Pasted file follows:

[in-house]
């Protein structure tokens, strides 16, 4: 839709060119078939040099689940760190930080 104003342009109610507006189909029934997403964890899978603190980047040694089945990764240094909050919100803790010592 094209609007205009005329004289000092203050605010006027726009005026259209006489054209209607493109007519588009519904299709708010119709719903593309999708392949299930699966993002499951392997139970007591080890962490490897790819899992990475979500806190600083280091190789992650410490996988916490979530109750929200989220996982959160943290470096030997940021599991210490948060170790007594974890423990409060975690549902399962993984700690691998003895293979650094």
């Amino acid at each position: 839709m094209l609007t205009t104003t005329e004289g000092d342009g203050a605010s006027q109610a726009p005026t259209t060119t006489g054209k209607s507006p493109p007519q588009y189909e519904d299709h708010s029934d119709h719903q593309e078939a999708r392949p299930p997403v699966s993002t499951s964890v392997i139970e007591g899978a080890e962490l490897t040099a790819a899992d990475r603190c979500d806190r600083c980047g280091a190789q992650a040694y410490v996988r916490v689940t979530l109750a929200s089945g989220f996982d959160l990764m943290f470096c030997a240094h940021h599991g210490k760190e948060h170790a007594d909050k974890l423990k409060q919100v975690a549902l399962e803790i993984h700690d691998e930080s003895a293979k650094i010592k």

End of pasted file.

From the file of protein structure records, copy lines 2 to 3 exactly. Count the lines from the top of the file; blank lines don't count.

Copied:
């Protein structure tokens, strides 16, 4: 839709060119078939040099689940760190930080 104003342009109610507006189909029934997403964890899978603190980047040694089945990764240094909050919100803790010592 094209609007205009005329004289000092203050605010006027726009005026259209006489054209209607493109007519588009519904299709708010119709719903593309999708392949299930699966993002499951392997139970007591080890962490490897790819899992990475979500806190600083280091190789992650410490996988916490979530109750929200989220996982959160943290470096030997940021599991210490948060170790007594974890423990409060975690549902399962993984700690691998003895293979650094």
């Amino acid at each position: 839709m094209l609007t205009t104003t005329e004289g000092d342009g203050a605010s006027q109610a726009p005026t259209t060119t006489g054209k209607s507006p493109p007519q588009y189909e519904d299709h708010s029934d119709h719903q593309e078939a999708r392949p299930p997403v699966s993002t499951s964890v392997i139970e007591g899978a080890e962490l490897t040099a790819a899992d990475r603190c979500d806190r600083c980047g280091a190789q992650a040694y410490v996988r916490v689940t979530l109750a929200s089945g989220f996982d959160l990764m943290f470096c030997a240094h940021h599991g210490k760190e948060h170790a007594d909050k974890l423990k409060q919100v975690a549902l399962e803790i993984h700690d691998e930080s003895a293979k650094i010592k």